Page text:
Monday, March 1, 2010

Search for Secrets of A Sunken Cannon - 32

Bob Alcumbrack was not a seasoned treasure hunter in his search for the missing cannon. He learned by shifting soil rather than waiting for clues in his Search for Secrets of A Sunken Cannon. Bob was a shaker. When it came to shaking American history we Americans weren't seasoned artillerymen, but as the fledgling commandos we were quite adept at intercepting British supply movements on dark night raiding parties deep into Canada. So good were American freedom fighters that military supplies never reached the British navy operating on the Great Lakes. We were as vicious as wolverines. In the next paragraph is an example of warfare tactics c. 1812 between British and American forces and how a single weapon, a small cannon can defeat many in battle.

Major-General Procter commanded small British gunboats during the War of 1812. He tried storming Fort Stephenson, Ohio, under the command of American army commander George Croghan. Procter had a three to one advantage. Fort Stephenson had but one 6-pound cannon and Procter had three 6-pound cannons bobbing on his vessel and Croghan had his artillerymen constantly move the fort's single cannon after each firing so as to make it appear the fort was heavily fortified. Despite what Procter felt the fort had for firepower, he returned a barage of gunfire showering the fort with 500 rounds of cannonballs and grapeshot during a one-day battle. Croghan returns fire, them moves gun and fires again and the disappearing cannon barks from another location. These guns were all made of bronze, because repeat firings of iron cannons led to premature explosions. Iron cannons couldn't take the heat fatigue.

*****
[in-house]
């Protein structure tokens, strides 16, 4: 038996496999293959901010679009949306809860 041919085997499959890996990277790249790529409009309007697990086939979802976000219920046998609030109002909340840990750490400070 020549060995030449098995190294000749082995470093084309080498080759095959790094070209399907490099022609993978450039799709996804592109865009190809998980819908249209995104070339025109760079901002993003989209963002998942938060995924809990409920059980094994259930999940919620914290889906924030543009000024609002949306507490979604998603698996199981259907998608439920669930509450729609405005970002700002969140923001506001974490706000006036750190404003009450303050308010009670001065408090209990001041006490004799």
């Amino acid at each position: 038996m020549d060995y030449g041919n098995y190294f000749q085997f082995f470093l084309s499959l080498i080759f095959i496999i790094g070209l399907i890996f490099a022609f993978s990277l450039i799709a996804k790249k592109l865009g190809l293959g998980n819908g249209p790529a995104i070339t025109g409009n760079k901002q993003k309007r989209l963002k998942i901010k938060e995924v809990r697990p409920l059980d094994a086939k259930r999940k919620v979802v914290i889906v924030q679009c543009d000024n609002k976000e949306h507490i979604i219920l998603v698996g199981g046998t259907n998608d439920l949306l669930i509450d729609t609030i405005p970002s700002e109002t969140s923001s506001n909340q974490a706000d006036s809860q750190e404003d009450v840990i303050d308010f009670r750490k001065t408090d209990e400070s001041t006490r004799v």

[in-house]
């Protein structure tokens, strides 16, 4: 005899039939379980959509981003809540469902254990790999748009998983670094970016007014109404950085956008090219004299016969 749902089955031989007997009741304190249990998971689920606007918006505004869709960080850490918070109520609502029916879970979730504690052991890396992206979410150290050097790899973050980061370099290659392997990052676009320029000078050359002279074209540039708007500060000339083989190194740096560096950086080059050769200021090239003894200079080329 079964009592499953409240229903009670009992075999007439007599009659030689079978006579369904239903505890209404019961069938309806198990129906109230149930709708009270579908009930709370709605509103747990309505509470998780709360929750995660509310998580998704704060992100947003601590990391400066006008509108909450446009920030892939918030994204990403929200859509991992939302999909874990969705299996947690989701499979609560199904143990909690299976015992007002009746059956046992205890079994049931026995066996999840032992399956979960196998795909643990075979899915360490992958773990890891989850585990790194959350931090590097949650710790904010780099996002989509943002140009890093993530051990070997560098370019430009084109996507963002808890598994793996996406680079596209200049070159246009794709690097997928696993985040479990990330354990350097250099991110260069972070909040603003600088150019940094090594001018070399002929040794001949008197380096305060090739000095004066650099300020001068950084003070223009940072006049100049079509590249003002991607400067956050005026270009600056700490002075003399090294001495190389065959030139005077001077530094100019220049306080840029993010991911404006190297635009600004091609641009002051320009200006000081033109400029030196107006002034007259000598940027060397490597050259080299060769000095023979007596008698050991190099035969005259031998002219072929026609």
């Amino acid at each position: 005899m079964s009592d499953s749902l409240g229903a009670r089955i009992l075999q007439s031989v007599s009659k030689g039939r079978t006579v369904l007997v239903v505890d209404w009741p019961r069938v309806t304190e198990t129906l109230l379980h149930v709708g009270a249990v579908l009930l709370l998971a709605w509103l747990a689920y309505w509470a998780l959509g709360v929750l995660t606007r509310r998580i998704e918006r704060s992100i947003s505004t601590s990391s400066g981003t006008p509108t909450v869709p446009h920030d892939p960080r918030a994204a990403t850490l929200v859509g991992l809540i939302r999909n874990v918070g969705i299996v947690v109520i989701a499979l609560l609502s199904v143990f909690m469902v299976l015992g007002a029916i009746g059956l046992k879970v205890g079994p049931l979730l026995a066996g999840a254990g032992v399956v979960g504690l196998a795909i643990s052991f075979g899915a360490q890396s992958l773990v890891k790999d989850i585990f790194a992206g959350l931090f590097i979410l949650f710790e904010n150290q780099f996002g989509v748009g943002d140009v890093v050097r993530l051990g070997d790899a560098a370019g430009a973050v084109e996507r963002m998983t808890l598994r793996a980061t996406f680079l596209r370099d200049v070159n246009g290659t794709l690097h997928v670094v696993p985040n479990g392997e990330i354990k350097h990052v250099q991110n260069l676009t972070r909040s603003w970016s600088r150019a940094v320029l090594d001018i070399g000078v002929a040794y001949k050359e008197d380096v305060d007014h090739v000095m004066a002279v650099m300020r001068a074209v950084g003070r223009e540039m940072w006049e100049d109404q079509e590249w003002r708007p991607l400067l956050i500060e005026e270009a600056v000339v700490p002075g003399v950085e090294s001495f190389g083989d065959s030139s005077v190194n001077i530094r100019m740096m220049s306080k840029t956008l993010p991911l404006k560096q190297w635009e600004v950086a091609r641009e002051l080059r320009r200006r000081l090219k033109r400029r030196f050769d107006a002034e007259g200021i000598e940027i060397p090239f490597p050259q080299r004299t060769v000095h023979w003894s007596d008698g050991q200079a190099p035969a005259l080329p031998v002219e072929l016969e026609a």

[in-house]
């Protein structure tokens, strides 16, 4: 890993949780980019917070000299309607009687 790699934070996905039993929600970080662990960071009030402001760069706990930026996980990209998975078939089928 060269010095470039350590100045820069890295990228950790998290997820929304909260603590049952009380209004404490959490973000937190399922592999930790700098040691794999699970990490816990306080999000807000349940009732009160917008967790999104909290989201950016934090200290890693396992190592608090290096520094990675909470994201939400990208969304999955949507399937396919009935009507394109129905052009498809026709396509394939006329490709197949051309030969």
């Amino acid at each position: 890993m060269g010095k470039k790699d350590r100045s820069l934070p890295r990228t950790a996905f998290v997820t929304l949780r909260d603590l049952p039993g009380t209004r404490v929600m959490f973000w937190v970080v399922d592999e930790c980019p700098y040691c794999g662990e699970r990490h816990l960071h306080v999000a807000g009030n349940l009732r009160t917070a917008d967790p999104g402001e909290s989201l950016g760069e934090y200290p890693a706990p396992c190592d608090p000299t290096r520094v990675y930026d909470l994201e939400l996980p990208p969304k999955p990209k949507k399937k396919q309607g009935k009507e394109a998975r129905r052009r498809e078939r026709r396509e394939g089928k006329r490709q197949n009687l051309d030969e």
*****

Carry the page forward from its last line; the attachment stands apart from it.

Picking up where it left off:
Procter thought Croghan must be running out of cannonballs since his return volleys were slowing. Croghan's men were simply getting tired of moving the cannon. Croghan knew Procter had more firepower, but instead of surrendering Croghan had his men stuff the single cannon with musket balls, grapeshot, bits of broken metal, stones and purposely broken pottery from the mess. Croghan showered Procter's sailors with loud whistling jagged missiles and won the battle of Fort Stephenson, Ohio. Whenever possible different commanders on the Great Lakes tried to save the ships firepower for future engagements. Below is another example of cannon lore superiority during the War of 1812.